US Creating New Export Controls for ‘Emerging Technologies’

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Publication date: 
19 November 2018
Number: 
125

The Commerce Department has begun a process to establish new export controls for “emerging technologies,” as required by this year’s National Defense Authorization Act. Quantum information technology is one of 14 technology categories of interest to the department.

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Quantum computer chip

A wafer from a quantum computer built by the company D-Wave.

(Image credit - Steve Jurvetson / CC BY 2.0)

Today, the Commerce Department issued an advance notice of proposed rulemaking (ANPRM) that seeks public input on how it should identify “emerging technologies” that are critical to U.S. national security.

The action responds to a provision in this year’s National Defense Authorization Act (NDAA) directing the president to create an interagency process for establishing export controls on “emerging and foundational technologies.” The department plans to issue a separate ANPRM for foundational technologies.

The notice identifies 14 technology categories that the Commerce Department regards as pertinent. The list includes a range of advanced computing, manufacturing, and sensing technologies. One category is dedicated to quantum information technology and references quantum computing, encryption, and sensing as examples of emerging technologies. The notice states,

These categories are a representative list of the technology categories from which Commerce, through an interagency process, seeks to determine whether there are specific emerging technologies that are important to the national security of the United States for which effective controls can be implemented that avoid negatively impacting U.S. leadership in the science, technology, engineering, and manufacturing sectors.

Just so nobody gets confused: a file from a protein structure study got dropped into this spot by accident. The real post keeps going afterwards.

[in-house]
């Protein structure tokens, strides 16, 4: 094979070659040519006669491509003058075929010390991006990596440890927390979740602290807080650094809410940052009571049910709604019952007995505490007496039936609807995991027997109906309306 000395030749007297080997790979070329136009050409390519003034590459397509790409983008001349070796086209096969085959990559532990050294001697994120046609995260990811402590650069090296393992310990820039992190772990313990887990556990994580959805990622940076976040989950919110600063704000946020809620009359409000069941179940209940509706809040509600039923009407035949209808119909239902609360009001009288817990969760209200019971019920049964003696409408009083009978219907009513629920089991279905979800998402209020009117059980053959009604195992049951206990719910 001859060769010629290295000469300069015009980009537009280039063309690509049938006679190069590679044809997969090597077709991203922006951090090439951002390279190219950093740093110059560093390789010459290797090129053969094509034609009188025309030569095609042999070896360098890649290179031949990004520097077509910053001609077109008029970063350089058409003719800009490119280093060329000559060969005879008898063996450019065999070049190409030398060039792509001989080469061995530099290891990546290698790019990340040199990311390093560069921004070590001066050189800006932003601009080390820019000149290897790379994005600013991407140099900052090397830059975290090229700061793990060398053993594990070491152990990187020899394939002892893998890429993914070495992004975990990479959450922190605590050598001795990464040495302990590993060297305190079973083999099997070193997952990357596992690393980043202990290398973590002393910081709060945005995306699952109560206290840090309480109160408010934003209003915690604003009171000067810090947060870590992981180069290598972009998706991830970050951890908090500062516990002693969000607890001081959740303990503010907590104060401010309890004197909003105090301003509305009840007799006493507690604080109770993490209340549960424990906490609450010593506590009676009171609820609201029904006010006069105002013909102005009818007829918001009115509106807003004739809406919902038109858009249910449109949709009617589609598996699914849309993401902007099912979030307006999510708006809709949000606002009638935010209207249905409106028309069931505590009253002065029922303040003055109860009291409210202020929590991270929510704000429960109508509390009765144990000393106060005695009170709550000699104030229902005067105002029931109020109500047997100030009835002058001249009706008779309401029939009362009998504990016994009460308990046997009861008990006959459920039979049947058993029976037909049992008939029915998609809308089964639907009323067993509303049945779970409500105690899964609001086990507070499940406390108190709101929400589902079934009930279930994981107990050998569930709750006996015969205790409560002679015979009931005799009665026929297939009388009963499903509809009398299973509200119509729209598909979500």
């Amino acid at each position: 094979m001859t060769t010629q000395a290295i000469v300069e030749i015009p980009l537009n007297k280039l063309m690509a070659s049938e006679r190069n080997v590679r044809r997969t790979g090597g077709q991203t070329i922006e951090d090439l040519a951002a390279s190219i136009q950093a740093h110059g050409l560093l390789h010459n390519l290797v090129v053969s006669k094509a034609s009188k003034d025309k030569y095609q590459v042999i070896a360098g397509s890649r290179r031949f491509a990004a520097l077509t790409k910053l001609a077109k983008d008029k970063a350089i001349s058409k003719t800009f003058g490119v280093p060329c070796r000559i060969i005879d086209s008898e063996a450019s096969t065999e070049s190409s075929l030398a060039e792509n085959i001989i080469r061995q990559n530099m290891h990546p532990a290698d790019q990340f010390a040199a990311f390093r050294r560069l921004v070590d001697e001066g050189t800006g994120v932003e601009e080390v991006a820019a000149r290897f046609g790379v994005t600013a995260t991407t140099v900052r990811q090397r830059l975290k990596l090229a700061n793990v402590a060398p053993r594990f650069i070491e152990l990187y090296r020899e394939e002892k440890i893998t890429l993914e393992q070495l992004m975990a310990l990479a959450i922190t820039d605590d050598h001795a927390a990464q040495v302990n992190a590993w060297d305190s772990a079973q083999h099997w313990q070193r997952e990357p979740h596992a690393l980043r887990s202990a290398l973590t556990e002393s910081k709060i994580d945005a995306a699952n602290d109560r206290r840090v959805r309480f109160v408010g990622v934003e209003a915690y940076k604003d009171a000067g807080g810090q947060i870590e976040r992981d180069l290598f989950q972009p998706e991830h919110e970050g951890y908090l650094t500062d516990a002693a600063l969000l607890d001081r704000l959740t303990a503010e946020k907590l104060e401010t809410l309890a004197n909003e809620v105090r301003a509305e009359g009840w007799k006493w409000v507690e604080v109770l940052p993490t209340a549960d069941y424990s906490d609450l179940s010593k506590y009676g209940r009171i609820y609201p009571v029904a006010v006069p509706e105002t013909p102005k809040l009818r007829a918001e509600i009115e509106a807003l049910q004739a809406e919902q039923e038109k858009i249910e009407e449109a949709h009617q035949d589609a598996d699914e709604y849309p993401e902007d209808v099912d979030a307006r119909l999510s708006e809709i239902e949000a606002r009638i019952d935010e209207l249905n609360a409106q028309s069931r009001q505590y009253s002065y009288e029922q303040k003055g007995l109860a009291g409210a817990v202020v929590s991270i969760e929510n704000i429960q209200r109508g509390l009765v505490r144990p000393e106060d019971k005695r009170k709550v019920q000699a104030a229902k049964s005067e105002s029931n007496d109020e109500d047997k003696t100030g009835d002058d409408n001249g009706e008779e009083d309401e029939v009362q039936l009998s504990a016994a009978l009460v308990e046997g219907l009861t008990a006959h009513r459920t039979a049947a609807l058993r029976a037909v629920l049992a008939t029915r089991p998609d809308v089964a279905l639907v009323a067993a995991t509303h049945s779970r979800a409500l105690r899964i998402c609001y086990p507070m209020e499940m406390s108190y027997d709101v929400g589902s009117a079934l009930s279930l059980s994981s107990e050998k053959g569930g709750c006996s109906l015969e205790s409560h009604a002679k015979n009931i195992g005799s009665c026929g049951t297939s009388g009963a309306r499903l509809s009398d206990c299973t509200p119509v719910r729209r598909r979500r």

The Commerce Department is also seeking input on how to define what counts as an emerging technology, how to identify those that are important to national security, and what other general technology categories should be considered beyond the 14 listed. It asks for comment on the status of these technologies’ development in U.S. and abroad, as well as the impact export controls would have on U.S. technological leadership.

The ANPRM further notes the department does not intend to extend controls over areas currently not subject to Export Administration Regulations (EAR), citing “fundamental research” as an example. The EAR covers dual-use technologies that can have both commercial and military applications, while export controls for military items are governed by a separate set of regulations that the State Department administers.

Responses to the notice are due by Dec. 19.

New controls complement foreign investment overhaul

The effort to tighten controls on emerging technologies was led by House Foreign Affairs Committee Chair Ed Royce (R-CA) and Ranking Member Eliot Engel (D-NY), who co-sponsored the “Export Control Reform Act.” Congress incorporated a modified version of the bill in the NDAA, which President Trump signed into law in August.

The provision on emerging and foundational technologies is meant to complement a separate section of the NDAA that overhauls foreign investment review mechanisms. In particular, the law expands the purview of the Committee on Foreign Investment in the United States (CFIUS), an interagency body that recommends whether the president should block certain transactions on national security grounds.

“The export control reforms we’ve achieved will build a modern, adaptable system that will work in tandem with a stronger CFIUS process to maintain the U.S. edge in emerging fields like robotics and artificial intelligence,” said Royce in a statement on the final legislation.

The Treasury Department has begun to implement the CFIUS changes, issuing a set of pilot regulations that went into effect on Nov. 10. The regulations apply to 27 types of companies defined in the North American Industry Classification System, covering areas such as nanotechnology R&D, biotechnology R&D, and optical equipment manufacturing.

These reforms are driven by concerns that certain countries are taking advantage of weaknesses in current legal frameworks to systematically obtain strategically important technologies. In particular, their proponents have made clear that curbing China's ability to acquire cutting-edge technologies was one of their primary goals.

In a roundtable discussion of the CFIUS overhaul at the White House this summer, Senate Majority Whip John Cornyn (R-TX) remarked, “I believe that China represents the foremost national security and economic challenge to our country of any other country in the world.”

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